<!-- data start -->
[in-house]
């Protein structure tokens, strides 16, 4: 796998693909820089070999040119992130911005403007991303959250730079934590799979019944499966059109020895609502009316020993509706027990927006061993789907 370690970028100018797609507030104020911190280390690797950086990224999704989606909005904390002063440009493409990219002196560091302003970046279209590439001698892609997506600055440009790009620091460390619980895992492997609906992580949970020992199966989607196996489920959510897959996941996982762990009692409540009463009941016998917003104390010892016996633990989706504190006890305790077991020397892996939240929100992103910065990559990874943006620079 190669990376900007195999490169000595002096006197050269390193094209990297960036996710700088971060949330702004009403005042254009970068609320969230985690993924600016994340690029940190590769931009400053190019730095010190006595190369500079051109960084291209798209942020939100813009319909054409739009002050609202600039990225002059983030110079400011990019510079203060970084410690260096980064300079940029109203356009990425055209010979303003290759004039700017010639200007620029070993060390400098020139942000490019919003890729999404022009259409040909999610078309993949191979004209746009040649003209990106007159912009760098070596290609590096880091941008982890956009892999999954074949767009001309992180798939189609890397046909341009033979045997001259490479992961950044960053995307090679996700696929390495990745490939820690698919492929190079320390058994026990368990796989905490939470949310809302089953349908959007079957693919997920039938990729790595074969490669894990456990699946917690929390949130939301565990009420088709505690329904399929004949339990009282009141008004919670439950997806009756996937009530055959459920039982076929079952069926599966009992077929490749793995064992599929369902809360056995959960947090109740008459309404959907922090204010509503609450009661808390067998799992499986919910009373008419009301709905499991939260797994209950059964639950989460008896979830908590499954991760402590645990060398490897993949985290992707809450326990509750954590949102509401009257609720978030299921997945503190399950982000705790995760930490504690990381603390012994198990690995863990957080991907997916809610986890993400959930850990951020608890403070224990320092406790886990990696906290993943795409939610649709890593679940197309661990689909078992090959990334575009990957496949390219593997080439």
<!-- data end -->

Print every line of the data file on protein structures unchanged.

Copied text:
[in-house]
């Protein structure tokens, strides 16, 4: 796998693909820089070999040119992130911005403007991303959250730079934590799979019944499966059109020895609502009316020993509706027990927006061993789907 370690970028100018797609507030104020911190280390690797950086990224999704989606909005904390002063440009493409990219002196560091302003970046279209590439001698892609997506600055440009790009620091460390619980895992492997609906992580949970020992199966989607196996489920959510897959996941996982762990009692409540009463009941016998917003104390010892016996633990989706504190006890305790077991020397892996939240929100992103910065990559990874943006620079 190669990376900007195999490169000595002096006197050269390193094209990297960036996710700088971060949330702004009403005042254009970068609320969230985690993924600016994340690029940190590769931009400053190019730095010190006595190369500079051109960084291209798209942020939100813009319909054409739009002050609202600039990225002059983030110079400011990019510079203060970084410690260096980064300079940029109203356009990425055209010979303003290759004039700017010639200007620029070993060390400098020139942000490019919003890729999404022009259409040909999610078309993949191979004209746009040649003209990106007159912009760098070596290609590096880091941008982890956009892999999954074949767009001309992180798939189609890397046909341009033979045997001259490479992961950044960053995307090679996700696929390495990745490939820690698919492929190079320390058994026990368990796989905490939470949310809302089953349908959007079957693919997920039938990729790595074969490669894990456990699946917690929390949130939301565990009420088709505690329904399929004949339990009282009141008004919670439950997806009756996937009530055959459920039982076929079952069926599966009992077929490749793995064992599929369902809360056995959960947090109740008459309404959907922090204010509503609450009661808390067998799992499986919910009373008419009301709905499991939260797994209950059964639950989460008896979830908590499954991760402590645990060398490897993949985290992707809450326990509750954590949102509401009257609720978030299921997945503190399950982000705790995760930490504690990381603390012994198990690995863990957080991907997916809610986890993400959930850990951020608890403070224990320092406790886990990696906290993943795409939610649709890593679940197309661990689909078992090959990334575009990957496949390219593997080439």